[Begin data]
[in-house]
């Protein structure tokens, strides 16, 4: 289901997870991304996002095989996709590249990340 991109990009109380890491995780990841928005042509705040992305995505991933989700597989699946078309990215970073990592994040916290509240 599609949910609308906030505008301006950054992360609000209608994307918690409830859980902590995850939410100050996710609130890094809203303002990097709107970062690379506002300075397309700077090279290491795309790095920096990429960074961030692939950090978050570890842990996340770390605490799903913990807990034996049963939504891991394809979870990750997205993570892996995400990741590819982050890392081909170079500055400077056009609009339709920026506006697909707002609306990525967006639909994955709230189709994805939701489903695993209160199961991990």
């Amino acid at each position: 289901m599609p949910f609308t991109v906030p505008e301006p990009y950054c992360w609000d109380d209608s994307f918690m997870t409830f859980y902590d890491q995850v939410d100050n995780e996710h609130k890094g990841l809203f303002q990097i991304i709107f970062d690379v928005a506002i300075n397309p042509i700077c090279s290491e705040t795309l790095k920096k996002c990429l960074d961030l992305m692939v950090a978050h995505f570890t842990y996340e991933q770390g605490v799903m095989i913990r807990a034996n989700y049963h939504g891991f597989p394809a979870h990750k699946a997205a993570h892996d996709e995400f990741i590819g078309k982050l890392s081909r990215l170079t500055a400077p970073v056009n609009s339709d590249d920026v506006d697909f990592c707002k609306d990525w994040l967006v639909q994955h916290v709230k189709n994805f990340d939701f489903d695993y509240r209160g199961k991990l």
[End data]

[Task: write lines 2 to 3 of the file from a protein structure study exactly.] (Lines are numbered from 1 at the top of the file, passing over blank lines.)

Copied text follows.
């Protein structure tokens, strides 16, 4: 289901997870991304996002095989996709590249990340 991109990009109380890491995780990841928005042509705040992305995505991933989700597989699946078309990215970073990592994040916290509240 599609949910609308906030505008301006950054992360609000209608994307918690409830859980902590995850939410100050996710609130890094809203303002990097709107970062690379506002300075397309700077090279290491795309790095920096990429960074961030692939950090978050570890842990996340770390605490799903913990807990034996049963939504891991394809979870990750997205993570892996995400990741590819982050890392081909170079500055400077056009609009339709920026506006697909707002609306990525967006639909994955709230189709994805939701489903695993209160199961991990």
């Amino acid at each position: 289901m599609p949910f609308t991109v906030p505008e301006p990009y950054c992360w609000d109380d209608s994307f918690m997870t409830f859980y902590d890491q995850v939410d100050n995780e996710h609130k890094g990841l809203f303002q990097i991304i709107f970062d690379v928005a506002i300075n397309p042509i700077c090279s290491e705040t795309l790095k920096k996002c990429l960074d961030l992305m692939v950090a978050h995505f570890t842990y996340e991933q770390g605490v799903m095989i913990r807990a034996n989700y049963h939504g891991f597989p394809a979870h990750k699946a997205a993570h892996d996709e995400f990741i590819g078309k982050l890392s081909r990215l170079t500055a400077p970073v056009n609009s339709d590249d920026v506006d697909f990592c707002k609306d990525w994040l967006v639909q994955h916290v709230k189709n994805f990340d939701f489903d695993y509240r209160g199961k991990l």